Thursday, June 06, 2024

Halberstam, Trial Stories in Jewish Antiquity (OUP)

Trial Stories in Jewish Antiquity

Counternarratives of Justice

Chaya T. Halberstam

The Bible and the Humanities

  • Identifies a trial-scene motif that appears in many different contexts and genres of ancient Jewish literature
  • Places a variety of Jewish trial narratives over time in conversation with each other as a counter-discourse to mainstream ancient legal thought
  • Offers close readings of familiar texts through the lens of legal thought about judgment and justice

Published: 21 May 2024
272 Pages
ISBN: 9780198865148
Also Available As: Ebook


What can early Jewish courtroom narratives tell us about the capacity and limits of human justice? By exploring how judges and the act of judging are depicted in these narratives, Trial Stories in Jewish Antiquity: Counternarratives of Justice challenges the prevailing notion, both then and now, of the ideal impartial judge. As a work of intellectual history, the book also contributes to contemporary debates about the role of legal decision-making in shaping a just society. Chaya T. Halberstam shows that instead of modelling a system in which lofty, inaccessible judges follow objective and rational rules, ancient Jewish trial narratives depict a legal practice dependent upon the individual judge's personal relationships, reactive emotions, and impulse to care.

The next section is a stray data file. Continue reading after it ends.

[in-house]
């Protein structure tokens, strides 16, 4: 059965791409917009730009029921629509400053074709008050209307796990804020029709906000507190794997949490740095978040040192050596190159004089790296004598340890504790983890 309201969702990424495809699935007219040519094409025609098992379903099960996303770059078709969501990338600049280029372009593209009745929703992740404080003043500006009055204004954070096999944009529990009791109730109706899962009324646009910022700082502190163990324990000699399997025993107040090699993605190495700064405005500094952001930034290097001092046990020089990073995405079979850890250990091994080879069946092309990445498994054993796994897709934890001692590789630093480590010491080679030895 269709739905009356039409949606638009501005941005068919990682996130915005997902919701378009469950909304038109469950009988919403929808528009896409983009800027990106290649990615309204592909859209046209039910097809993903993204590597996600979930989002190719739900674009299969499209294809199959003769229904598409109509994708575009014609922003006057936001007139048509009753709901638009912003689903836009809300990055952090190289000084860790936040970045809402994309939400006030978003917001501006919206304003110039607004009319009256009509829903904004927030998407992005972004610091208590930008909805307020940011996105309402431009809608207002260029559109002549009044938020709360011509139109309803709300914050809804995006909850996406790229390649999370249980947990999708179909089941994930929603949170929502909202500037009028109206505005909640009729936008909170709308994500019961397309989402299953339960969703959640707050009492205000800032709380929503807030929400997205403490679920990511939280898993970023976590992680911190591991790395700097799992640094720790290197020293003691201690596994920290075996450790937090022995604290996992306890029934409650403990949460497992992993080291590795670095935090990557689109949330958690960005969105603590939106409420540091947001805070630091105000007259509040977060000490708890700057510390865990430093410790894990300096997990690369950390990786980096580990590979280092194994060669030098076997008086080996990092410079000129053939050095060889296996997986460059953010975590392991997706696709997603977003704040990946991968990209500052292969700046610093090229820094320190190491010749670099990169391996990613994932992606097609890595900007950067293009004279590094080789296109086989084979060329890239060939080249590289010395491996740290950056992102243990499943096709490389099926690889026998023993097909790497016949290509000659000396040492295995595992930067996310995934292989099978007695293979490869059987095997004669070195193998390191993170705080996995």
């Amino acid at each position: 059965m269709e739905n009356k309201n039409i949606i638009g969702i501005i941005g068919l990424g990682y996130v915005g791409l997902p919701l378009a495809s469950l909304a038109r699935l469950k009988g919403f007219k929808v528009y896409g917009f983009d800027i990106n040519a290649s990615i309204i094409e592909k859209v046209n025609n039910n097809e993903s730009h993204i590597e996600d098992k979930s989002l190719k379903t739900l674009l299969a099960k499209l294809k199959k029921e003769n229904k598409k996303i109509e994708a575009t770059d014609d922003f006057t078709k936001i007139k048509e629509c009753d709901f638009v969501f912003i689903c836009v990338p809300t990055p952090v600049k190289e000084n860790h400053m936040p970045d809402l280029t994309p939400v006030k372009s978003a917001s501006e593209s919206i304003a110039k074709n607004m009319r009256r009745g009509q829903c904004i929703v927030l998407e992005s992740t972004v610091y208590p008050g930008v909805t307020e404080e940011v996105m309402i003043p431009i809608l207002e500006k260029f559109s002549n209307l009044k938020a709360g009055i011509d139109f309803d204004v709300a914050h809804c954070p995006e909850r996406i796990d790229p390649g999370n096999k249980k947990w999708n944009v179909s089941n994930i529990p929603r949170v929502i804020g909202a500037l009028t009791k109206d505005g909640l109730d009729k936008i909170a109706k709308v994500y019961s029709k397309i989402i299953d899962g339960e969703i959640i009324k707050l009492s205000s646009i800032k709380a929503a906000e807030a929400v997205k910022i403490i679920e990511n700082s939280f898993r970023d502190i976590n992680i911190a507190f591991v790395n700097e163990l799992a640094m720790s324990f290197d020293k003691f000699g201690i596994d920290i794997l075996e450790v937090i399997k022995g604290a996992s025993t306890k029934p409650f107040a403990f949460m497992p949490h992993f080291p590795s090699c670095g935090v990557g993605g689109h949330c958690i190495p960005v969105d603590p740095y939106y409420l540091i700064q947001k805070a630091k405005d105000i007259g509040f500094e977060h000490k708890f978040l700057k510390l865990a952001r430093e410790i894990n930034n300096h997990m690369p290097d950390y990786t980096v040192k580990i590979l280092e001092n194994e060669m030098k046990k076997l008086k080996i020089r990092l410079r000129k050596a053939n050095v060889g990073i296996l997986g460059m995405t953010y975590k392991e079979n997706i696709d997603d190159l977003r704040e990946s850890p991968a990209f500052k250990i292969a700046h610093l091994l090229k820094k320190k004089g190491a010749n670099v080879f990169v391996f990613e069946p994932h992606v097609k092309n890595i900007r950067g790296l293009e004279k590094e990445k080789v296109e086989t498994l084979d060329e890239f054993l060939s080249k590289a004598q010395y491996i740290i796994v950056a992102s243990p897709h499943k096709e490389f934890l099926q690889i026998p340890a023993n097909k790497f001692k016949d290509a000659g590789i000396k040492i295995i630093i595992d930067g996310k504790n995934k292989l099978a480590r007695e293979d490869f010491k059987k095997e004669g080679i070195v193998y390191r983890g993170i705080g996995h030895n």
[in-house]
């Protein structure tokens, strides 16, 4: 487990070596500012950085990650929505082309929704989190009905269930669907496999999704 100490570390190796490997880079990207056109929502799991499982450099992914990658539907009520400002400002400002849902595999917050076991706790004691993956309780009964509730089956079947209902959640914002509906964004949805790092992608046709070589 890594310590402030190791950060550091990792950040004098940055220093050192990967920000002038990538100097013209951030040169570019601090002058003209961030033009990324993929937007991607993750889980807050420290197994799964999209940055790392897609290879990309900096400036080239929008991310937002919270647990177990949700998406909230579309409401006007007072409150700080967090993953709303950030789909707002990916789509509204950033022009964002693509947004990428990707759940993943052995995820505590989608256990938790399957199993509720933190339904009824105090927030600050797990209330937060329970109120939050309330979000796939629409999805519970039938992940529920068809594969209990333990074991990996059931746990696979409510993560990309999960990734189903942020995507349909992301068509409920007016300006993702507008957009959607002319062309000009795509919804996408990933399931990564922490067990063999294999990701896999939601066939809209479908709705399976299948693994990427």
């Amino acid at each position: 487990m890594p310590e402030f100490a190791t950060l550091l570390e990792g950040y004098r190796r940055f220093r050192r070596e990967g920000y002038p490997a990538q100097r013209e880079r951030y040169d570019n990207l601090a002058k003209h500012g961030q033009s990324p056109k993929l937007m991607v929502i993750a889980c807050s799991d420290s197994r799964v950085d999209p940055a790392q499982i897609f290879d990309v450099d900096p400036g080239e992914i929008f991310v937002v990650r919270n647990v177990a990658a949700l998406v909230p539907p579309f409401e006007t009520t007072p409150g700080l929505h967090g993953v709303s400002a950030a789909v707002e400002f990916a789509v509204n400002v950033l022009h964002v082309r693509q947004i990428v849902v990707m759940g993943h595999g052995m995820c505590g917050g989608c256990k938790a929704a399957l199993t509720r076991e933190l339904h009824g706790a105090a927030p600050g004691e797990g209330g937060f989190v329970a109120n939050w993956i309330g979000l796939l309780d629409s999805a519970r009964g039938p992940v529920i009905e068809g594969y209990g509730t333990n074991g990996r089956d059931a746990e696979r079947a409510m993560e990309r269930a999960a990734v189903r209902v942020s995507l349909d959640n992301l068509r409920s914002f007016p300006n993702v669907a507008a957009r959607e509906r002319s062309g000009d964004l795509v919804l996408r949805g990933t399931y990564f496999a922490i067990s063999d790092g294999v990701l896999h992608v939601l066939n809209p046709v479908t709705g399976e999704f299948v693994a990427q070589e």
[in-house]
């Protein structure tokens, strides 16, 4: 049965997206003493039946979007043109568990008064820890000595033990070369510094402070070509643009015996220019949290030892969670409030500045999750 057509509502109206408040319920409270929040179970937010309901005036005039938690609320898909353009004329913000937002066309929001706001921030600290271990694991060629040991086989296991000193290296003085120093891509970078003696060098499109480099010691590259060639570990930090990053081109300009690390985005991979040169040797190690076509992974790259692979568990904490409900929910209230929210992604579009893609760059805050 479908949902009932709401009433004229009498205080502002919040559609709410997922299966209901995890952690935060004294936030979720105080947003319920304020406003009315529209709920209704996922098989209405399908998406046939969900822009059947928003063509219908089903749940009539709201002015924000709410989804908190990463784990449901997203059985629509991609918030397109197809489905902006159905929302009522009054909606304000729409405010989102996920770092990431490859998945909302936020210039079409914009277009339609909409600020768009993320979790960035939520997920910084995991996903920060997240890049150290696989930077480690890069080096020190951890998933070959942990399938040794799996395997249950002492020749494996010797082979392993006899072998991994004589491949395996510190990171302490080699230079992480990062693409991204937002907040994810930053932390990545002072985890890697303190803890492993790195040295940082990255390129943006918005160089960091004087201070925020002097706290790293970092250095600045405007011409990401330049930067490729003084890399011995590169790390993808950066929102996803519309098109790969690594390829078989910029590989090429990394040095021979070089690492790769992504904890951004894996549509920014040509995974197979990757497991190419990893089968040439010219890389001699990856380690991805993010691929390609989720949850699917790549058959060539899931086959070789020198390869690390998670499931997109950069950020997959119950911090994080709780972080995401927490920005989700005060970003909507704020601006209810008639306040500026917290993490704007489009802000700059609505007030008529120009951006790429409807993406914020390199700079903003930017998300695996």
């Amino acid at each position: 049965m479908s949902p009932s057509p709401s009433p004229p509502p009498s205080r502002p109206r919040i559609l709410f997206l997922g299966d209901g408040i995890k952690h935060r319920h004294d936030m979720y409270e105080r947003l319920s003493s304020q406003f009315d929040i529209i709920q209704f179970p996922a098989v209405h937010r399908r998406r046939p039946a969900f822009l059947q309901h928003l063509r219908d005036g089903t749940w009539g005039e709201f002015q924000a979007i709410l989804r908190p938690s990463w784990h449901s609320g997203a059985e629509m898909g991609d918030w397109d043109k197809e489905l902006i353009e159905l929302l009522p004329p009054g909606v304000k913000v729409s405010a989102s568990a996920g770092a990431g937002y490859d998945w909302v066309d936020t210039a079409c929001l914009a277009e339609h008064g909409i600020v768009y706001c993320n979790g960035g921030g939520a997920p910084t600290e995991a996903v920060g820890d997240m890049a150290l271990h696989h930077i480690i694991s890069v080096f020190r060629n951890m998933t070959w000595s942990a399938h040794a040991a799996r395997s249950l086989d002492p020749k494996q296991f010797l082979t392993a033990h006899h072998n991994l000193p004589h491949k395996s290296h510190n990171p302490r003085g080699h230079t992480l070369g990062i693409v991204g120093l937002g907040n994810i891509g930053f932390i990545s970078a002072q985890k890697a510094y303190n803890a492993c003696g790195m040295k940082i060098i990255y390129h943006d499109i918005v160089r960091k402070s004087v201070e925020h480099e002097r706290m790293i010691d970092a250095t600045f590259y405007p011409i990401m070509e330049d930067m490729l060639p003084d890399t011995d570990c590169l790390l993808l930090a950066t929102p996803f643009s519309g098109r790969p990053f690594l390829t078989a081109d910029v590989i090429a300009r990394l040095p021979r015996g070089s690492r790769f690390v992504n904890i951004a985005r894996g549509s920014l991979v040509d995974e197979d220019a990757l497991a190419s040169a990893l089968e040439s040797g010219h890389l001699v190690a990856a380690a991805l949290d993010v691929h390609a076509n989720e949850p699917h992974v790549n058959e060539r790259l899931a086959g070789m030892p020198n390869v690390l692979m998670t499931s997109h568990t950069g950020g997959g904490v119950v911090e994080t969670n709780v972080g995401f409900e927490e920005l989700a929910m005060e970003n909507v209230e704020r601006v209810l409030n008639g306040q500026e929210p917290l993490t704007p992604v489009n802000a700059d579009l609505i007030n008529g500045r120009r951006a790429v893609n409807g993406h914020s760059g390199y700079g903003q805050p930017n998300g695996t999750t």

Drawing from affect theory and feminist legal thought, Halberstam offers original readings of some of the most famous trials in ancient Jewish writings alongside minor case stories in Josephus and rabbinic literature. She shows both the consistency of a counter-tradition that sees legal practice as contingent upon relationship and emotion, and the specific ways in which that perspective was manifest in changing times and contexts.

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